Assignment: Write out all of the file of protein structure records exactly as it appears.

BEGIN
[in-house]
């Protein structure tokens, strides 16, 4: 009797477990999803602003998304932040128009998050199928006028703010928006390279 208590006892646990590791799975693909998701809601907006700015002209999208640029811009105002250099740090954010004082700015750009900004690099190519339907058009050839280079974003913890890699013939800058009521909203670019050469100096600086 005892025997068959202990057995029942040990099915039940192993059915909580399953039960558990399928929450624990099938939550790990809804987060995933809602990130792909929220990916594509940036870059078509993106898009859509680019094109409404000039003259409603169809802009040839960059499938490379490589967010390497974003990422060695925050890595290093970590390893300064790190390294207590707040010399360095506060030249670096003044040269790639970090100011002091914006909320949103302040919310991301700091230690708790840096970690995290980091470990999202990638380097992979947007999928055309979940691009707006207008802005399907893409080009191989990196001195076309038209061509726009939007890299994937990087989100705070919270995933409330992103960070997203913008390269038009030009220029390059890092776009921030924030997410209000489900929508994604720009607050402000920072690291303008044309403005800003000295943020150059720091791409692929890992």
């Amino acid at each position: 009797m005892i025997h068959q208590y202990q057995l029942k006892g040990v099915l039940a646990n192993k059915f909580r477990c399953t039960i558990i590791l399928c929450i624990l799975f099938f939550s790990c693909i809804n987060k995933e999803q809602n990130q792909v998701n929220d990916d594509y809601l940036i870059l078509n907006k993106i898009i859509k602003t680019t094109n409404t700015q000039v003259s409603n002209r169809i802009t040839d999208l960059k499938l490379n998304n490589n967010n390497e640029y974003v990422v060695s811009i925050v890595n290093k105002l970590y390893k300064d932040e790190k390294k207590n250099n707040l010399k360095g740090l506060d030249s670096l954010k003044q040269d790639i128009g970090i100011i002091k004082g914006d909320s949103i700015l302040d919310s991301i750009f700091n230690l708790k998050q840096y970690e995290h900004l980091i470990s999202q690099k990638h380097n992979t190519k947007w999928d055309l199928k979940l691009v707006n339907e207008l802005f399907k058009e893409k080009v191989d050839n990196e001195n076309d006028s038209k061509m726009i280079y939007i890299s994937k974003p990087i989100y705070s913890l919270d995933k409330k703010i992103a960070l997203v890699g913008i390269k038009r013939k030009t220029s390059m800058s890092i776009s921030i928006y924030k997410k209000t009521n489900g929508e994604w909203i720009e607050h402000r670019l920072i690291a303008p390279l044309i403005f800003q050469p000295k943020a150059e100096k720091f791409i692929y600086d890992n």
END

[in-house]
């Protein structure tokens, strides 16, 4: 009797477990999803602003998304932040128009998050199928006028703010928006390279 208590006892646990590791799975693909998701809601907006700015002209999208640029811009105002250099740090954010004082700015750009900004690099190519339907058009050839280079974003913890890699013939800058009521909203670019050469100096600086 005892025997068959202990057995029942040990099915039940192993059915909580399953039960558990399928929450624990099938939550790990809804987060995933809602990130792909929220990916594509940036870059078509993106898009859509680019094109409404000039003259409603169809802009040839960059499938490379490589967010390497974003990422060695925050890595290093970590390893300064790190390294207590707040010399360095506060030249670096003044040269790639970090100011002091914006909320949103302040919310991301700091230690708790840096970690995290980091470990999202990638380097992979947007999928055309979940691009707006207008802005399907893409080009191989990196001195076309038209061509726009939007890299994937990087989100705070919270995933409330992103960070997203913008390269038009030009220029390059890092776009921030924030997410209000489900929508994604720009607050402000920072690291303008044309403005800003000295943020150059720091791409692929890992």
């Amino acid at each position: 009797m005892i025997h068959q208590y202990q057995l029942k006892g040990v099915l039940a646990n192993k059915f909580r477990c399953t039960i558990i590791l399928c929450i624990l799975f099938f939550s790990c693909i809804n987060k995933e999803q809602n990130q792909v998701n929220d990916d594509y809601l940036i870059l078509n907006k993106i898009i859509k602003t680019t094109n409404t700015q000039v003259s409603n002209r169809i802009t040839d999208l960059k499938l490379n998304n490589n967010n390497e640029y974003v990422v060695s811009i925050v890595n290093k105002l970590y390893k300064d932040e790190k390294k207590n250099n707040l010399k360095g740090l506060d030249s670096l954010k003044q040269d790639i128009g970090i100011i002091k004082g914006d909320s949103i700015l302040d919310s991301i750009f700091n230690l708790k998050q840096y970690e995290h900004l980091i470990s999202q690099k990638h380097n992979t190519k947007w999928d055309l199928k979940l691009v707006n339907e207008l802005f399907k058009e893409k080009v191989d050839n990196e001195n076309d006028s038209k061509m726009i280079y939007i890299s994937k974003p990087i989100y705070s913890l919270d995933k409330k703010i992103a960070l997203v890699g913008i390269k038009r013939k030009t220029s390059m800058s890092i776009s921030i928006y924030k997410k209000t009521n489900g929508e994604w909203i720009e607050h402000r670019l920072i690291a303008p390279l044309i403005f800003q050469p000295k943020a150059e100096k720091f791409i692929y600086d890992n």